These ten programs consist of the official selections of the 2021 Second Annual Small File Media Festival. Please remember to enter the password found on your eTicket stub to unlock the video carousel on each page. This year we’ve got a new Bingeworthy category, for series of works that total less than 22 MB. You’ll find these huge little series throughout the programs.

Programming committee: Sophia Biedka, Joey Malbon, Laura U. Marks, Radek Przedpełski, Faune Ybarra

The Small File Media Festival ends on August 20, 2021 at 11:59PM PST!


Amidst this summer’s heatwave—a scorching imprint of the Anthropocene—airport infrared scanners search our bodies for signs of inflammation. Diagnostic machines whirr as oracles. Temperature—whether that of global land surface, server farms or the zones of our bodies—has taken an existential and political dimension. As above, so below. Being emits energy, radiates, detonates and takes a toll. The small-file interventions in this program are diagnostic oracles akin to thermal scanners. They trace the emerging zones of intensity marked by the phenomena of bordering, melting, (de)saturation and dispersion, revealing intimate climates in the fault-lines of environmental, mental and social ecologies.—RP


Earth intones ||/ sending shivers along incommensurate, infinite, infinitesimal, unknown worlds /||| crisscrossing the geological layers of deep time | piercing and folding time-space. Attuned to the body of the earth || the earth/body sculptures in this program keep a sensitive ear to the ground: on the lookout for murmurs | oscillations | poisonous whispers | wounds of extractivism. Composing wind, conversing with the shore’s beyond, seeing with water glyphs, tasting fire, breathing metals, eating mountain souls |\|| the small-file films succumb to elemental incantations where vision is interstitial and sonorous signals abound.—RP


For whom is this earth,
this usurped land, its grape clusters
one by one made to fall,
the land stormed by countries league on league,
its open spaces hedgehogged by spears,
this land unstrung from wounds
like some prey run down in the palms

…for whom?
—Muhammad Afifi Matar, translated by Ferial Ghazoul and John Verlenden

Our planet is shrugging like a cow with fleas! Some of these movies immerse us the point of view of life left to its own devices. Others indulge in the pleasures of wanton destruction and the evolution of splendid/terrifying new forms. It’s been a fun ride but it’s time to spin off—right, Elon and Jeff? 


Welcome to the part of your mind of slipping pandemic sanity, the inherent craving for curiosity, and follow us to a place where we can strum our stagnant heart strings.—SB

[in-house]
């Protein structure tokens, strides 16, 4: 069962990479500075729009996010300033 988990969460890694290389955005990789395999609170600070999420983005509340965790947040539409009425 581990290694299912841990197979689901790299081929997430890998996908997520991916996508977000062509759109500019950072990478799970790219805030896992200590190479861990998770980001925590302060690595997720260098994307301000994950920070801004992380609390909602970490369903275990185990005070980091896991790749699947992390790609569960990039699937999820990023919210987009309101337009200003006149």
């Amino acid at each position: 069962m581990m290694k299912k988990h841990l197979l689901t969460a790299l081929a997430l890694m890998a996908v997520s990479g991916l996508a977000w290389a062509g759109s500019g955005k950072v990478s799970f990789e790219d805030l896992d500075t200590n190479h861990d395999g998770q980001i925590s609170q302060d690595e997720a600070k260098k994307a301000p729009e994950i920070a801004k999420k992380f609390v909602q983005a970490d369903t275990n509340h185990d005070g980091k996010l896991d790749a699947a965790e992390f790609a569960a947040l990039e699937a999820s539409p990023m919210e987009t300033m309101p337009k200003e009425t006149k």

“Let’s try again!” says Emma Ciprian in Self-Tape, capturing the essence of the films in this program. Our Small File artists explore the materiality of their surroundings—including their own bodies— in relation to the technologies available for story-telling. Whispering questions of an ontological nature, they offer no answers but intrigue us with their confesssions, failures, alterities, and the many quests that have escaped their interest.—FY


Certainly, when your body is split in half in front of an audience, you know it will come back together. But what if it didn’t? Wouldn’t you like to know the multiverses in which your legs might run and that your core might enjoy? The films in this program show us the labour of trancing, as characters and plot lines appear and disappear on plain sight. Each film is an open invitation to let your body wonder where it could be if it forego of the illusion of certainty.


Time is forefront, inescapable and never small in this assemblage of intersecting relative temporalities. Always in movement even when still, Timetravels offers an escape from the four-dimensional manifold of spacetime, disobeying duration and avoiding inference whenever possible. 


Through the fabrication of living we are united by loneliness. Humanity clings to our fingertips in droplets of desperation, and yet what is most important rises to the surface and is loud.—SB


How can one lose CONTROL? The movies in this program closely zoom in on the control infrastructures we live by, which propagate across the networks, affects and media screens that dividuate us. These unquiet interventions relentlessly track the feudal and paranoiac modes of social regulation that are reactivated nowadays — modulating access, banal yet hegemonic images, simulated discussions, unseen surveillance, ideological remediations, policed dissent.—RP


Pixels bleed like a rose thorn lodged in a lion’s side.”Why aren’t you answering my letters?” “Because I am trying to forget you, and when one tries to forget, one does not write letters,” says Pablo in Pedro Almodóvar’s La ley del deseo. If I love you too much, I plunge into destruction, the other side of the pleasure principle. A toss of the coin. The movies in this program stage the violent and unpredictable stirrings of desire across many levels of the small-file image. Like Cupid’s well-aimed arrow, tense melodrama unfolds on the levels of pixels, gestures, silhouettes, and music and takes us out of our comfort zone into an experience of conflict. These movies linger like a haunting refrain.—RP

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